Bradbury, William Batchelder
Bradbury, William Batchelder
Bradbury, William Batchelder, American composer, teacher, piano manufacturer, and music publisher; b. York County, Maine, Oct. 6, 1815; d. Montclair, N.J., Jan. 7, 1868. He studied in Boston with Sumner Hill and at Lowell Mason’s Academy of Music. After teaching music in Machias, Maine (1836–38) and at St. John’s, New Brunswick (1838–40), he went to Brooklyn as choirmaster of the first Baptist Church. In 1841 he became organist at N.Y.’s Baptist Tabernacle. He also was instrumental in organizing music instruction in the N.Y. public schools. He then pursued training in piano with E. Wenzel, harmony with Hauptmann, and composition with Moscheles in Leipzig (1847–49). He subsequently was active as a teacher, choirmaster, music ed., and composer in N.J. and N.Y. With his brother, Edward Bradbury, and EC. Lighte, he founded a piano manufacturing business in N.Y. in 1854. In 1861 he also founded his own music publishing concern in N.Y., where he brought out various sacred and secular collections which sold into the millions. He composed 2 cantatas, 30 anthems, 79 other sacred choral pieces, and 921 hymn tunes. Among his most successful hymns were He Leadeth Me, Jesus Loves Me, Just as I Am without One Plea, Saviour, Like a Shepherd Lead Us, and Sweet Hour of Prayer.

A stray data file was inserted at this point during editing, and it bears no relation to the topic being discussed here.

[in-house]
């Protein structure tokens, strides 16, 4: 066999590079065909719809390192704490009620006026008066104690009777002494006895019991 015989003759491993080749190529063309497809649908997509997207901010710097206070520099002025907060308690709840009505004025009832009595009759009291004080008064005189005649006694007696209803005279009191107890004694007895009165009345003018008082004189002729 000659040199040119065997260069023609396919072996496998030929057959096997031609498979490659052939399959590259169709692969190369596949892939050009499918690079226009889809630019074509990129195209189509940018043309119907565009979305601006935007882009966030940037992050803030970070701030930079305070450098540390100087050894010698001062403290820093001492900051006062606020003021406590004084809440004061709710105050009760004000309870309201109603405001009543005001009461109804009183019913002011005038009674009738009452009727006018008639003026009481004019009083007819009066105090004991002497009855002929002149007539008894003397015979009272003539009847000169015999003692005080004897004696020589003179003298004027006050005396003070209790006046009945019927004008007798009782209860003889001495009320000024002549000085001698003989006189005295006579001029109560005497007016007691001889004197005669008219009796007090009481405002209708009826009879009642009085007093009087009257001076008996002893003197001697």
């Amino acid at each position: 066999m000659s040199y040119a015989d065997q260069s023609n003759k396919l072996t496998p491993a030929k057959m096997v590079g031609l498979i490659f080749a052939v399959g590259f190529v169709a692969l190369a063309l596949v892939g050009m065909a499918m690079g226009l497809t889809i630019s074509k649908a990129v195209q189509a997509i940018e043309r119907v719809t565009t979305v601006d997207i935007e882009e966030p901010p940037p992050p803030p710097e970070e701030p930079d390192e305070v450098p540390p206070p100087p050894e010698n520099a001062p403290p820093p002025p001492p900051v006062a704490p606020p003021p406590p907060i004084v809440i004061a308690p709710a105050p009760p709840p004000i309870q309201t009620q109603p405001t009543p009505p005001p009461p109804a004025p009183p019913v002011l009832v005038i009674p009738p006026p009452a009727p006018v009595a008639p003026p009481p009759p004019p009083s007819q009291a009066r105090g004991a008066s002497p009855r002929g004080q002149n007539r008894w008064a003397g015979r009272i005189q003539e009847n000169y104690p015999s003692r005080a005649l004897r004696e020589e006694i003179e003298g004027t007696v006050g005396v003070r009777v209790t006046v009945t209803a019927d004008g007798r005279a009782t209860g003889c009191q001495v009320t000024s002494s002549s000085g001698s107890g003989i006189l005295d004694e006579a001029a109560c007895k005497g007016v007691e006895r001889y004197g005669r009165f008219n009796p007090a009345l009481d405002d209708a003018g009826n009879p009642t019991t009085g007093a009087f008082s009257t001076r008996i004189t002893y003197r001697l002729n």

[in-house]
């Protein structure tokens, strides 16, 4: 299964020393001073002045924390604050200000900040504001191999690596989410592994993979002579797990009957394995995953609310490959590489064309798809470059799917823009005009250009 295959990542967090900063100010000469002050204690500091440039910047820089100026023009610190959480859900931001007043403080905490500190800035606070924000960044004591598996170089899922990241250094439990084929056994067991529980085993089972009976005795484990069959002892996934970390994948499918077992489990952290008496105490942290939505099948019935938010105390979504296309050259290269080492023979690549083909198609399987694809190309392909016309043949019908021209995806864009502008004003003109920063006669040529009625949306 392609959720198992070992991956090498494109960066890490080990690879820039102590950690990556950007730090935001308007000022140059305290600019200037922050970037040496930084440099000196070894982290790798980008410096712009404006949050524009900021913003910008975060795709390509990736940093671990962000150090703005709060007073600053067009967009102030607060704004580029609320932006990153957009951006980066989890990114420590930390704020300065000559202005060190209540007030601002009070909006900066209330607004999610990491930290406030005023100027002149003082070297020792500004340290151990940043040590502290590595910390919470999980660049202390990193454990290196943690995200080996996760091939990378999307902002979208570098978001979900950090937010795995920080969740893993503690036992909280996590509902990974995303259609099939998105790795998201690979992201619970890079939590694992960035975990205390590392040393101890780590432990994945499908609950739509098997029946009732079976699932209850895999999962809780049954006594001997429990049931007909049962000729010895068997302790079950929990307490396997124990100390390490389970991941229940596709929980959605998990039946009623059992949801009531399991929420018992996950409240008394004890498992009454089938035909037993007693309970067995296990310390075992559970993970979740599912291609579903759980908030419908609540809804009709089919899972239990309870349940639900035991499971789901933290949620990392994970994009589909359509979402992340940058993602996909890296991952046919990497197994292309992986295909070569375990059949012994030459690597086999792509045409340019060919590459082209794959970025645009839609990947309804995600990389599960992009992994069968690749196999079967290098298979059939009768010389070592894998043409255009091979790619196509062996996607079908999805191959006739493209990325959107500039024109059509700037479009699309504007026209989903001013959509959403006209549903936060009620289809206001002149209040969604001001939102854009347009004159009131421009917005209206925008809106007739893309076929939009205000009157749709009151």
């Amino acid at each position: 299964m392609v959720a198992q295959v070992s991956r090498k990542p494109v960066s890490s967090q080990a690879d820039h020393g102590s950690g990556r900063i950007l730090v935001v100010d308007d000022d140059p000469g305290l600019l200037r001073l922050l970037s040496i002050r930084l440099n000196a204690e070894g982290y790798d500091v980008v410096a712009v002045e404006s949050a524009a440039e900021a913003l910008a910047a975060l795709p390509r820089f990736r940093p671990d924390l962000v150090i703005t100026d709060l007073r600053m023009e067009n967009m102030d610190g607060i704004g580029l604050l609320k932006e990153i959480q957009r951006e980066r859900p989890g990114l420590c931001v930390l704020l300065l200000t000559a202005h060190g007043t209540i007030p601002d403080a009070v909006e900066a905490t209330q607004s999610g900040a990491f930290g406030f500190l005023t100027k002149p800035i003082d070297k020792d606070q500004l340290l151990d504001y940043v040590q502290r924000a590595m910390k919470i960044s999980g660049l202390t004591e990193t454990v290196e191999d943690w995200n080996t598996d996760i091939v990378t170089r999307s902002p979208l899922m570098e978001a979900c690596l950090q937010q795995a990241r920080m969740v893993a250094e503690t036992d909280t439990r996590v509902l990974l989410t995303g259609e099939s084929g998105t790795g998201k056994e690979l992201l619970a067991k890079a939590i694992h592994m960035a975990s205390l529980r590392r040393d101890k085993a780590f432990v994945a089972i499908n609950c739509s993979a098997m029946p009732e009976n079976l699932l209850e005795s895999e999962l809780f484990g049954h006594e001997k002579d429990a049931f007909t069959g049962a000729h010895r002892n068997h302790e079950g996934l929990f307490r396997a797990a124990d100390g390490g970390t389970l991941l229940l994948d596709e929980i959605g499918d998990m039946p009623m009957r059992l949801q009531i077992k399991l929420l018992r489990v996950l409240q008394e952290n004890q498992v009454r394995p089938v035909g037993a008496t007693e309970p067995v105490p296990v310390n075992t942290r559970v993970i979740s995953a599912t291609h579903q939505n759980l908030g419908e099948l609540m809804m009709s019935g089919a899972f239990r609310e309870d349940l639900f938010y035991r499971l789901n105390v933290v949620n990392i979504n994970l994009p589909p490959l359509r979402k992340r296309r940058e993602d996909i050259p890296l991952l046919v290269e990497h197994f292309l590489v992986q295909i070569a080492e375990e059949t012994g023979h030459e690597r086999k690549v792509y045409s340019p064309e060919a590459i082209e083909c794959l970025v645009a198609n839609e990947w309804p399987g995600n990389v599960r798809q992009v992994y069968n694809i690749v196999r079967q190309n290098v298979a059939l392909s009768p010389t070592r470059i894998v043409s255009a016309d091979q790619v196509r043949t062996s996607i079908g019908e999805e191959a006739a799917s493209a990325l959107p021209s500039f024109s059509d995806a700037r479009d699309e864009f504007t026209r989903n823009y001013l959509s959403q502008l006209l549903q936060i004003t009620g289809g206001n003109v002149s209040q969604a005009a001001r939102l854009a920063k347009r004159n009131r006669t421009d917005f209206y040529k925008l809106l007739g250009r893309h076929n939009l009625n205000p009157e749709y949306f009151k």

A. Wingard, The Life and Works of W.B. B. (1816–1868) (diss., Southern Baptist Theological Seminary, 1973).
—Nicolas Slonimsky/Laura Kuhn/Dennis McIntire
"Bradbury, William Batchelder." Baker’s Biographical Dictionary of Musicians. . Encyclopedia.com. (January 23, 2019). https://www.encyclopedia.com/arts/dictionaries-thesauruses-pictures-and-press-releases/bradbury-william-batchelder
"Bradbury, William Batchelder." Baker’s Biographical Dictionary of Musicians. . Retrieved January 23, 2019 from Encyclopedia.com: https://www.encyclopedia.com/arts/dictionaries-thesauruses-pictures-and-press-releases/bradbury-william-batchelder
Encyclopedia.com gives you the ability to cite reference entries and articles according to common styles from the Modern Language Association (MLA), The Chicago Manual of Style, and the American Psychological Association (APA).
Within the “Cite this article” tool, pick a style to see how all available information looks when formatted according to that style. Then, copy and paste the text into your bibliography or works cited list.
Because each style has its own formatting nuances that evolve over time and not all information is available for every reference entry or article, Encyclopedia.com cannot guarantee each citation it generates. Therefore, it’s best to use Encyclopedia.com citations as a starting point before checking the style against your school or publication’s requirements and the most-recent information available at these sites:
Modern Language Association
The Chicago Manual of Style
American Psychological Association
- Most online reference entries and articles do not have page numbers. Therefore, that information is unavailable for most Encyclopedia.com content. However, the date of retrieval is often important. Refer to each style’s convention regarding the best way to format page numbers and retrieval dates.
- In addition to the MLA, Chicago, and APA styles, your school, university, publication, or institution may have its own requirements for citations. Therefore, be sure to refer to those guidelines when editing your bibliography or works cited list.